Eco-novice reflects on the cost of buying local.
About a week ago, a friend of mine was driving up to Sonoma County for a camping trip with his kids. As part of the drive, my friend planned to stop at his favorite honey operation to stock up on honey at wholesale prices. I had recently tried and enjoyed this local honey through my CSA and asked him to pick some jars of honey up for me too.
Now even though I was getting this raw locally-produced honey at a great price (far below retail value), it was still significantly pricier than the jugs of pasteurized honey I buy at Costco, and I deliberated quite a while about just how much of this premium honey I wanted to buy. I use honey for my whole wheat bread, whole grain healthy "cookies," whole grain pancakes, granola, and drizzled over yogurt (among other things), so we go through a fair amount of honey at my house. Although I haven't researched the subject too much, I do believe there are benefits (in addition to flavor -- raw honey is delicious!) to consuming raw honey that are lost during the pasteurization process, so I decided to order enough raw local honey to use for all of our non-baking needs for about a year. I chatted with an employee at the local honey business for a while, and she agreed that many of the benefits would probably be lost for longer periods of baking in an oven.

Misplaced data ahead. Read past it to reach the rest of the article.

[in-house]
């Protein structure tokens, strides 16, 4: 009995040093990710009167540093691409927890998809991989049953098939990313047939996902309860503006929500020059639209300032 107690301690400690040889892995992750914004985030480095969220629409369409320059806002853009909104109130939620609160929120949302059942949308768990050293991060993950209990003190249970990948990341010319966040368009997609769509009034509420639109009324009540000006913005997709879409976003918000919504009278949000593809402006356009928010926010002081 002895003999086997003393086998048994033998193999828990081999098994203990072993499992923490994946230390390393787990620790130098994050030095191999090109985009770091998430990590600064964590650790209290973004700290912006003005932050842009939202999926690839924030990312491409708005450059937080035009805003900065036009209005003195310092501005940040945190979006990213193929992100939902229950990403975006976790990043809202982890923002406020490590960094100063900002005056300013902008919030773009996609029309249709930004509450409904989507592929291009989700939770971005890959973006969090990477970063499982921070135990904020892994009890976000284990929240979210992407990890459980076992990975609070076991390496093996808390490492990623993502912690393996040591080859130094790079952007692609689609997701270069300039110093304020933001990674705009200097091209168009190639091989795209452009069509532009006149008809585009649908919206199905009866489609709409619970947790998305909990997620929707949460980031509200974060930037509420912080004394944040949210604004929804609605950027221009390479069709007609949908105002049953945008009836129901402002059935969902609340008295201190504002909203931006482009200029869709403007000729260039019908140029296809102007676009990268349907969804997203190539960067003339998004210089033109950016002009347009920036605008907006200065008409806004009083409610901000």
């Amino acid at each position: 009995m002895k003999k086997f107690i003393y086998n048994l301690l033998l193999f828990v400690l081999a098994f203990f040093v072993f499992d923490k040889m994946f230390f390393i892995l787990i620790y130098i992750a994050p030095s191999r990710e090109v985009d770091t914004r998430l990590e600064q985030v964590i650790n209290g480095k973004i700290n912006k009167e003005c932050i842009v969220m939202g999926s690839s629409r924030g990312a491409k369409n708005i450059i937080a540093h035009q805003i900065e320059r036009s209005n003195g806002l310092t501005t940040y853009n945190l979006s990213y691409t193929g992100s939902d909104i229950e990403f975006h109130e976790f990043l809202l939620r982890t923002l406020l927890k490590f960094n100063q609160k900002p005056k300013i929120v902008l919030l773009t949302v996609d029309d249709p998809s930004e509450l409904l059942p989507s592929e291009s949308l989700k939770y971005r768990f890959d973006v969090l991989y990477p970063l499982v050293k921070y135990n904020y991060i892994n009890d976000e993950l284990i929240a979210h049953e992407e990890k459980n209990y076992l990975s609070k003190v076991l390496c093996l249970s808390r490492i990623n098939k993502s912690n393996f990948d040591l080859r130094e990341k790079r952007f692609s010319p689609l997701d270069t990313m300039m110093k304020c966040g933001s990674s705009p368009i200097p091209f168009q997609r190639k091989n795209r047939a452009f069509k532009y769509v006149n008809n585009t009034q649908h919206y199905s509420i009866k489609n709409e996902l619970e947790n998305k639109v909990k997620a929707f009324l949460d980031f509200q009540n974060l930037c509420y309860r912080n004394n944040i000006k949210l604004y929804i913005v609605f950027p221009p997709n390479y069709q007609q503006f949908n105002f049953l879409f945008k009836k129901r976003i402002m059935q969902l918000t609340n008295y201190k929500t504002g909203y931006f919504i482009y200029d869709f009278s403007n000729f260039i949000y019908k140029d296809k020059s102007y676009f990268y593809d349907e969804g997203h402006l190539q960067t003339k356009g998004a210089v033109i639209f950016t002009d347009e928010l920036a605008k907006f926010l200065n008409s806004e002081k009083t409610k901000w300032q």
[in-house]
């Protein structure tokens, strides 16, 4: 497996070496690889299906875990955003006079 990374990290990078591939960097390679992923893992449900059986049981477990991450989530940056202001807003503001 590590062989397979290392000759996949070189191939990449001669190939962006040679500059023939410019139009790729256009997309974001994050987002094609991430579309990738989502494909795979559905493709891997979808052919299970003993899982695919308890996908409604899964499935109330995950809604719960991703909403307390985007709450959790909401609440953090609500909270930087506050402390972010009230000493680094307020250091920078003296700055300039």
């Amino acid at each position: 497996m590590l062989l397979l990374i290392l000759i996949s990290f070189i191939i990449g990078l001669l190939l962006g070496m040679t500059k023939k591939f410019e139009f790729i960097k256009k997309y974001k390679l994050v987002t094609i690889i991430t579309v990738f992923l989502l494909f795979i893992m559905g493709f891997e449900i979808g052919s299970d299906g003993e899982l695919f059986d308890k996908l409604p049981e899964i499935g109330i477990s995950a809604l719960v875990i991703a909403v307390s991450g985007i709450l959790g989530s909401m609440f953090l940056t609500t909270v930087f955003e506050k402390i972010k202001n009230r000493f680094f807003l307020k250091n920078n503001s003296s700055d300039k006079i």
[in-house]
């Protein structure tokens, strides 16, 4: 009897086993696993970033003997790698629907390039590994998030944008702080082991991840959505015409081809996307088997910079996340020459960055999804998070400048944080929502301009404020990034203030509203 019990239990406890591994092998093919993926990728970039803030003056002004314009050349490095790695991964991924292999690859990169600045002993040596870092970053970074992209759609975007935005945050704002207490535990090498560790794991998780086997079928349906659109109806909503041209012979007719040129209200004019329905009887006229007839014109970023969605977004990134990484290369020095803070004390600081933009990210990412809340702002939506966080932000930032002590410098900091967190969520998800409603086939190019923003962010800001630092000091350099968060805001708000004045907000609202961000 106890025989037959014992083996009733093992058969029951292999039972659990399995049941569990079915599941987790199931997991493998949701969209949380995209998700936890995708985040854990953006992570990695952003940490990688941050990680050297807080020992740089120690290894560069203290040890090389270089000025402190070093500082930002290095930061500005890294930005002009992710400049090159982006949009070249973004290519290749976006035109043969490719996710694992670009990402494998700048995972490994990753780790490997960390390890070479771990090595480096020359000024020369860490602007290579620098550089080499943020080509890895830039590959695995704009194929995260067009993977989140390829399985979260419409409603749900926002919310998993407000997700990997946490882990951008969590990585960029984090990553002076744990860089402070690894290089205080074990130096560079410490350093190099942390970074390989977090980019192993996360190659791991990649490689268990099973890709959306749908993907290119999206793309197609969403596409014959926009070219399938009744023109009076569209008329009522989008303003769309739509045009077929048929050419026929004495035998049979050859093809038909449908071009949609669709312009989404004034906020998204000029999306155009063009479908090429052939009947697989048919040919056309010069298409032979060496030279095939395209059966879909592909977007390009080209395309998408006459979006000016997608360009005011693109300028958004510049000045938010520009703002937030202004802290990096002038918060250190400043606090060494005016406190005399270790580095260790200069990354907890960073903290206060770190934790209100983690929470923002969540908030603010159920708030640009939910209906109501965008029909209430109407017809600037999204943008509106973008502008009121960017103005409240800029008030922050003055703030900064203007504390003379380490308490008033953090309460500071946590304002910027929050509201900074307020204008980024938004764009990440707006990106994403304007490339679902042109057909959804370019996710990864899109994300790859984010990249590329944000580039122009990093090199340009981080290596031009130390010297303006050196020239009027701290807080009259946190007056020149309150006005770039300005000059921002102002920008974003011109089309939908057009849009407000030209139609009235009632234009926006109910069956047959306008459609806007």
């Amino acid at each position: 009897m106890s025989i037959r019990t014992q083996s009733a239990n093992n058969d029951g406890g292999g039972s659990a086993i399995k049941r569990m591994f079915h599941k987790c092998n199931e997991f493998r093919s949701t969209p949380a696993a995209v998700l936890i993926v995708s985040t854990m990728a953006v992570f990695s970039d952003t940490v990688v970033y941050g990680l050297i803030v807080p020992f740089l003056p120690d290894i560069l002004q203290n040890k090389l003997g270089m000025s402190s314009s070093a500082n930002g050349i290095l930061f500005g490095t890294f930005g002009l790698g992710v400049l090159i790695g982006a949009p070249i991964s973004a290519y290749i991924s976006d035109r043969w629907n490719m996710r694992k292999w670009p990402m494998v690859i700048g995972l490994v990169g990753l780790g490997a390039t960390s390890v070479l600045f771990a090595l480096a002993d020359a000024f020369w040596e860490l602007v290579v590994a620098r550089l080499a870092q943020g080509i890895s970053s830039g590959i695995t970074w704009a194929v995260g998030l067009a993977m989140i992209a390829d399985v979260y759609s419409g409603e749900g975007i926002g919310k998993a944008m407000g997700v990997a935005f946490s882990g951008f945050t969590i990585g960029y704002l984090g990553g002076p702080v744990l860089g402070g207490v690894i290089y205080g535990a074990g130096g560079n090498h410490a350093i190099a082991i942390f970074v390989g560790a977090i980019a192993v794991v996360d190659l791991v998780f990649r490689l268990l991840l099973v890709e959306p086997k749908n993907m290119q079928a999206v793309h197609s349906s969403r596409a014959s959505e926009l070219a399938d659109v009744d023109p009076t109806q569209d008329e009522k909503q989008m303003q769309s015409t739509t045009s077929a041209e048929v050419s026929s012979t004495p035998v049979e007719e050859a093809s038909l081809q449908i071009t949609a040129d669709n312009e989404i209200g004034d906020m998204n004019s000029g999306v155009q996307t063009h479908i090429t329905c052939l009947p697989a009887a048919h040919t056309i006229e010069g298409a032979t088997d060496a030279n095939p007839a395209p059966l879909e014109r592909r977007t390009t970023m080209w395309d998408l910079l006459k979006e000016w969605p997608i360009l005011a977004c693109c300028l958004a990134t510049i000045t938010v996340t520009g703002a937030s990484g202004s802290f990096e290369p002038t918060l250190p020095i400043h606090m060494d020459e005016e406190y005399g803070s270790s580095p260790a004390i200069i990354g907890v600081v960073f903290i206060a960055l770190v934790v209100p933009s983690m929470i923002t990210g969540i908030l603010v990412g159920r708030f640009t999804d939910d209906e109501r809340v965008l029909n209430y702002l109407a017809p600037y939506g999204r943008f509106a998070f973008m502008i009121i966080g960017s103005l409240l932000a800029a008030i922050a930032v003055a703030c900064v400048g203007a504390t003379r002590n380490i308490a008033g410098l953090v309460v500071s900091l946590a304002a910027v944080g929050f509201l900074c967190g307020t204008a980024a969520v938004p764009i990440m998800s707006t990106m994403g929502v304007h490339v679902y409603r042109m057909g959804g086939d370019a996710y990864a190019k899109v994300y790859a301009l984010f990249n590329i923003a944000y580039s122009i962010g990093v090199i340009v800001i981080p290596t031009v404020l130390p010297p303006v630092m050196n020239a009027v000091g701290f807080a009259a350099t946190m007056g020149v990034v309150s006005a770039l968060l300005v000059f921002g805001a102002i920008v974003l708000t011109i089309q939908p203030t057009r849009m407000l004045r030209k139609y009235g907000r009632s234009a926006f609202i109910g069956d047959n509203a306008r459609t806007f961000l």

I wrote my check and collected my honey. And I was feeling pretty good about my decision. I had supported a local business by buying a locally produced food, in glass jars no less. But I was still planning on using some big brand honey since I just couldn't quite justify the higher sticker price for unpasteurized honey that would be baked for 20-45 minutes anyway.
Then I read this article about "honey laundering" in Food News (brought to my attention by a post on The Green Phone Booth facebook page):
Asian Honey, Banned in Europe, Is Flooding U.S. Grocery Shelves: FDA has the laws needed to keep adulterated honey off store shelves but does little, honey industry says.
- If you buy processed foods, you don't really know where the ingredients of your food are coming from.
- There is a lot going on in the food industry that we are not aware of.
- Because of global food markets, the industrialization of food production, and inadequate food regulation, the relationship between food producer and food consumer is largely a matter of trust.
- Therefore, buy local from small businesses whenever possible.